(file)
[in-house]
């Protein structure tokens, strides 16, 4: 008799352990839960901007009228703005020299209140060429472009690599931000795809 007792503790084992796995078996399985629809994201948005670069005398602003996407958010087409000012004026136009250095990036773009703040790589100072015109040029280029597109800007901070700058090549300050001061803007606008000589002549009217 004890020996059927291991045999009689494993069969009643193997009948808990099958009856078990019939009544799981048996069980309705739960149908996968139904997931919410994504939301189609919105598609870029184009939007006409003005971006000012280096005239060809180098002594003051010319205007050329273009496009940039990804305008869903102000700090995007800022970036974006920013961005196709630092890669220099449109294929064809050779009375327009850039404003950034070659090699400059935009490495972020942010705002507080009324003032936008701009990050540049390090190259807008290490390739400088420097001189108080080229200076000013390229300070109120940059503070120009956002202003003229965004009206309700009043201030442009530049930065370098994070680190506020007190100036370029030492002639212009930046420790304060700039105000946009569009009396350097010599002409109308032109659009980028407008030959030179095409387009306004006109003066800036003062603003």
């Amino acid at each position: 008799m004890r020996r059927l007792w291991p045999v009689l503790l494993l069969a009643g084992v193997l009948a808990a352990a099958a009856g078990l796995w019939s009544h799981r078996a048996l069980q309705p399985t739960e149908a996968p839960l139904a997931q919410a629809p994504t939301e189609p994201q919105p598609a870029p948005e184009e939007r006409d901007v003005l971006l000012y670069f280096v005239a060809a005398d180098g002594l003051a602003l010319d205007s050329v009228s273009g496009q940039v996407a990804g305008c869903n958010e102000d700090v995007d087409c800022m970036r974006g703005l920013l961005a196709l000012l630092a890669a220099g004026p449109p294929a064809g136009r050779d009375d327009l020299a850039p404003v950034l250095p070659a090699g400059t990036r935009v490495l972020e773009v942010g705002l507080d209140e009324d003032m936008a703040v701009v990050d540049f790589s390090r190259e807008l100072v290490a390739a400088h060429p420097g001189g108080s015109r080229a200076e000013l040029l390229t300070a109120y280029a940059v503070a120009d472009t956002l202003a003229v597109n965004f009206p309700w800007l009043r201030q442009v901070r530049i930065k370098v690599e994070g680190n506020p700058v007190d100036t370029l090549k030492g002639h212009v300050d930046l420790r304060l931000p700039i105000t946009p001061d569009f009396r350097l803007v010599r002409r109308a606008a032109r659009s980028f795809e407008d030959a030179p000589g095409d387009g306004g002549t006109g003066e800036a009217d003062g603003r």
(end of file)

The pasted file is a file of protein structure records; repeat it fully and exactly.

[in-house]
């Protein structure tokens, strides 16, 4: 008799352990839960901007009228703005020299209140060429472009690599931000795809 007792503790084992796995078996399985629809994201948005670069005398602003996407958010087409000012004026136009250095990036773009703040790589100072015109040029280029597109800007901070700058090549300050001061803007606008000589002549009217 004890020996059927291991045999009689494993069969009643193997009948808990099958009856078990019939009544799981048996069980309705739960149908996968139904997931919410994504939301189609919105598609870029184009939007006409003005971006000012280096005239060809180098002594003051010319205007050329273009496009940039990804305008869903102000700090995007800022970036974006920013961005196709630092890669220099449109294929064809050779009375327009850039404003950034070659090699400059935009490495972020942010705002507080009324003032936008701009990050540049390090190259807008290490390739400088420097001189108080080229200076000013390229300070109120940059503070120009956002202003003229965004009206309700009043201030442009530049930065370098994070680190506020007190100036370029030492002639212009930046420790304060700039105000946009569009009396350097010599002409109308032109659009980028407008030959030179095409387009306004006109003066800036003062603003």
């Amino acid at each position: 008799m004890r020996r059927l007792w291991p045999v009689l503790l494993l069969a009643g084992v193997l009948a808990a352990a099958a009856g078990l796995w019939s009544h799981r078996a048996l069980q309705p399985t739960e149908a996968p839960l139904a997931q919410a629809p994504t939301e189609p994201q919105p598609a870029p948005e184009e939007r006409d901007v003005l971006l000012y670069f280096v005239a060809a005398d180098g002594l003051a602003l010319d205007s050329v009228s273009g496009q940039v996407a990804g305008c869903n958010e102000d700090v995007d087409c800022m970036r974006g703005l920013l961005a196709l000012l630092a890669a220099g004026p449109p294929a064809g136009r050779d009375d327009l020299a850039p404003v950034l250095p070659a090699g400059t990036r935009v490495l972020e773009v942010g705002l507080d209140e009324d003032m936008a703040v701009v990050d540049f790589s390090r190259e807008l100072v290490a390739a400088h060429p420097g001189g108080s015109r080229a200076e000013l040029l390229t300070a109120y280029a940059v503070a120009d472009t956002l202003a003229v597109n965004f009206p309700w800007l009043r201030q442009v901070r530049i930065k370098v690599e994070g680190n506020p700058v007190d100036t370029l090549k030492g002639h212009v300050d930046l420790r304060l931000p700039i105000t946009p001061d569009f009396r350097l803007v010599r002409r109308a606008a032109r659009s980028f795809e407008d030959a030179p000589g095409d387009g306004g002549t006109g003066e800036a009217d003062g603003r």